Givaldo Souza da Silva, Kirley Marques Canuto, Paula Riceli Vasconcelos Ribeiro, Edy Sousa da Brito, Madson Moreira Nascimento, Guilherme Juliao Zocolo, Janclei Pereira Coutinho, Raildo Mota de Jesus (2017). Chemical profiling of guarana seeds (Paullinia cupana) from different geographical origins using UPLC-QTOF-MS combined with chemometrics. Food Research International. Volume 102, December 2017, Pages 700 – 709. https://doi.org/10.1016/j.foodres.2017.09.055.
A G Dullo, C A Geissler, T Horton, A Collins, D S Miller (1989). Normal caffeine consumption: influence on thermogenesis and daily energy expenditure in lean and postobese human volunteers. Am J Clin Nutr. 1989 Jan;49(1): 44-50.doi: 10.1093/ajcn/49.1.44.
David M. Penetar, Una McCann, David Thorne, Aline Schelling, Cythia Galinski, Helen Sing, Maria Thomas and Gregory Belenky (1994). 20 Effects of caffeine on cognitive performance allerness in sleep-deprived humans. Institute of Medicine (US) Committee on Military Nutrition Research; Washington (DC): National Academies Press (US); 1994.
Nicholas A Ratamess, Jill A Bush, Jie Kang, William J Kraemer, Sidney J Stohs, Vincenzo G Nocera, Megan D Leise, Keith B Diamond, Avery D Faigenbaum (2015). The effects of supplementation with P-Synephrine alone and in combination with caffeine on resistance exercise performance. J Int Soc Sports Nutr. 2015 Sep 17;12: 35.doi: 10.1186/s12970-015-0096-5. eCollection 2015.
A Nehlig, J L Daval, G Debry (1992). Caffeine and the central nervous system: mechanisms of action, biochemical, metabolic and psychostimulant effects. Brain Res Brain Res Rev. May-Aug 1992;17(2):139-70.
Ahmad Alkhatib (2014). Yerba Maté (Illex Paraguariensis) ingestion augments fat oxidation and energy expenditure during exercise at various submaximal intensities. Nutr Metab (Lond). 2014; 11: 42. Published online 2014 Sep 2. doi: 10.1186/1743-7075-11-42.
Young-Rye Kang, Hak-Yong Lee, Jung-Hoon Kim, Dea-In Moon, Min-Young Seo, Sang-Hoon Park, Kwang-Ho Choi, Chang-Ryong Kim, Sang-Hyun Kim, Ji-Hyun Oh, Seong-Wan Cho, Sun-Young Kim, Min-Gul Kim, Soo-Wan Chae, Okjin Kim and Hong-Geun Oh (2012). Anti-obesity and anti-diabetic effects of Yerba Mate (Ilex paraguariensis) in C57BL/6J mice fed a high-fat diet. Lab Anim Res. 2012 Mar; 28(1): 23–29. Published online 2012 Mar 21. doi: 10.5625/lar.2012.28.1.23.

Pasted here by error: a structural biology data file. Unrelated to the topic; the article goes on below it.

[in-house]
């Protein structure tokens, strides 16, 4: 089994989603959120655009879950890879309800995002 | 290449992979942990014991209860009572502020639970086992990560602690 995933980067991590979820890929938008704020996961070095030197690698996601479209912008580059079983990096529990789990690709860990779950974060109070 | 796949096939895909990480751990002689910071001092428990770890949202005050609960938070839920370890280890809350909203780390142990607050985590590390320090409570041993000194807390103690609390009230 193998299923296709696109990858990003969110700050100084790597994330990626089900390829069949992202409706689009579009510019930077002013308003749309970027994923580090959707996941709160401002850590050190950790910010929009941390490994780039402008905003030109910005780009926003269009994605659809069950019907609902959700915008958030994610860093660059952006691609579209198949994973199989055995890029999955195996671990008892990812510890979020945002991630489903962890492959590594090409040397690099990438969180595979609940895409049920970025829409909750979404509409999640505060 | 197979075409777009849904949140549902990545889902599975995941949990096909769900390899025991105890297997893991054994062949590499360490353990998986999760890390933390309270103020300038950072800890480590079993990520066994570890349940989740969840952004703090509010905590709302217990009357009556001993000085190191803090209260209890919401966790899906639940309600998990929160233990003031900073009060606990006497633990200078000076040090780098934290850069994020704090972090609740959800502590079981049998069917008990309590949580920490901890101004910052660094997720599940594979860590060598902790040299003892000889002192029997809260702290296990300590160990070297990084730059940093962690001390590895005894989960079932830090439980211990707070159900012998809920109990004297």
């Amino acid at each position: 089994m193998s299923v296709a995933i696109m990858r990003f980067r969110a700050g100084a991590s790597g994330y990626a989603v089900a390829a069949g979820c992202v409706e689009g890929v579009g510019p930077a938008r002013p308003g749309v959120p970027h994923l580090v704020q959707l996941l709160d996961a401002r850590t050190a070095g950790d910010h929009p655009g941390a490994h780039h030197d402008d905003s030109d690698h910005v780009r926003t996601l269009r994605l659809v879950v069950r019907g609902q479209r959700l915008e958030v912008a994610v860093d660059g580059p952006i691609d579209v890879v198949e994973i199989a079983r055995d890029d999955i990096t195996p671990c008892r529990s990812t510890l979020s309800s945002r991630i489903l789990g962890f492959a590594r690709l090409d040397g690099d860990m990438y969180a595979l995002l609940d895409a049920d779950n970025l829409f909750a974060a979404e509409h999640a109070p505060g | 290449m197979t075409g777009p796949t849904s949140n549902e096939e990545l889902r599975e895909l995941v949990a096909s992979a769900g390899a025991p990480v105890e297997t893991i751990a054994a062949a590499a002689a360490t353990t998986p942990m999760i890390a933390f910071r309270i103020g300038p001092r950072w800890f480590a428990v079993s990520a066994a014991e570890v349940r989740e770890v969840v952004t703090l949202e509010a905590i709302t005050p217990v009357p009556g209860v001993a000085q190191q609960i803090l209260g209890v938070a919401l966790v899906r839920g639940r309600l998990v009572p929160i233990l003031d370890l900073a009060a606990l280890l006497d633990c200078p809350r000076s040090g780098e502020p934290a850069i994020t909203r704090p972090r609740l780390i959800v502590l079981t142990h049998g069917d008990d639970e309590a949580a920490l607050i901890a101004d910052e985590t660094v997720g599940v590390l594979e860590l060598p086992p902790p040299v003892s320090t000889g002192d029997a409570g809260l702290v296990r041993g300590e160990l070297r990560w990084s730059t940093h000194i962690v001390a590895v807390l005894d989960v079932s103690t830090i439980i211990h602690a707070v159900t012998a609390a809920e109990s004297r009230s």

Claudia R Morris, Jill Hamilton-Reeves, Robert G Martindale, Menaka Sarav, Juan B Ochoa Gautier (2017). Acquired amino acid deficiency: a focus on arginine and glutamine. Nutr Clin Pract. 2017 Apr;32(1_suppl):30S-47S. doi: 10.1177/0884533617691250. Epub 2017 Feb 1.
Bie Tan, Xinguo Li, Yulong Yin, Zhenglong Wu, Chuang Liu, Carmen D. Tekwe and Guoyao Wu (2012). Regulatory roles for L-arginine in reducing white adipose tissue. Front Biosci. 2012 Jun 1; 17: 2237–2246.
N Pahlavani, M H Entezari, M Nasiri, A Miri, M Rezaie, M Bagheri-Bidakhavidi, O Sadeghi (2016). The effect of l-arginine supplementation on body composition and performance in male athletes: a double-blinded randomized clinical trial. Eur J Clin Nutr. 2017 Apr;71(4):544-548. doi: 10.1038/ejcn.2016.266. Epub 2017 Jan 25.
Harris Ripps, Wen Shen, 2012. Review: taurine: a “very essential” amino acid. Mol Vis. 2012; 18:2673-86. Epub 2012 Nov 12.
Thomas G Balshaw, Theodoros M Bampouras, Timothy J Barry, S Andy Sparks (2013). The effect of acute taurine ingestion on 3-km running performance in trained middle-distance runners. Amino Acids. 2013 Feb;44(2):555-61.
Jane A Rutherford, Lawrence L Spriet, Trent Stellingwerff, 2010. The effect of acute taurine ingestion on endurance performance and metabolism in well-trained cyclists. Int J Sport Nutr Exerc Metab. 2010 Aug;20(4):322-9.
Song-Gyu Ra, Teruo Miyazaki, Keisuke Ishikura, Hisashi Nagayama, Takafumi Suzuki, Seiji Maeda, Masaharu Ito, Yasushi Matsuzaki, Hajime Ohmori, 2013. Additional effects of taurine on the benefits of BCAA intake for the delayed-onset muscle soreness and muscle damage induced by high-intensity eccentric exercise. Adv Exp Med Biol. 2013; 776:179-87.
RadhaKrishna Rao and Geetha Samak, 2015. Role of glutamine in protection in intestinal epithelial tight junctions. J Epithel Biol Pharmacol. 2012 Jan; 5(Suppl 1-M7): 47–54.
Audrey Yule Coqueiro, Marcelo Macedo Rogero and Julio Tirapegui, 2019. Glutamine as an anti-fatigue amino acid in sports nutrition. Nutrients. 2019 Apr; 11(4): 863.
Zachary Legault, Nicholas Bagnall, Derek S Kimmerly, 2014. The Influence of oral L-glutamine supplementation on muscle strength recovery and soreness following unilateral knee extension eccentric exercise. Int J Sport Nutr Exerc Metab. 2015 Oct;25(5):417-26.
D G Candow, P D Chilibeck, D G Burke, K S Davison, T Smith-Palmer, 2001. Effect of glutamine supplementation combined with resistance training in young adults. Eur J Appl Physiol. 2001 Dec;86(2): 142-9.doi: 10.1007/s00421-001-0523-y.
*These statements have not been evaluated by the food and drug administration. These products are not intended to diagnose, treat, cure, or prevent any disease.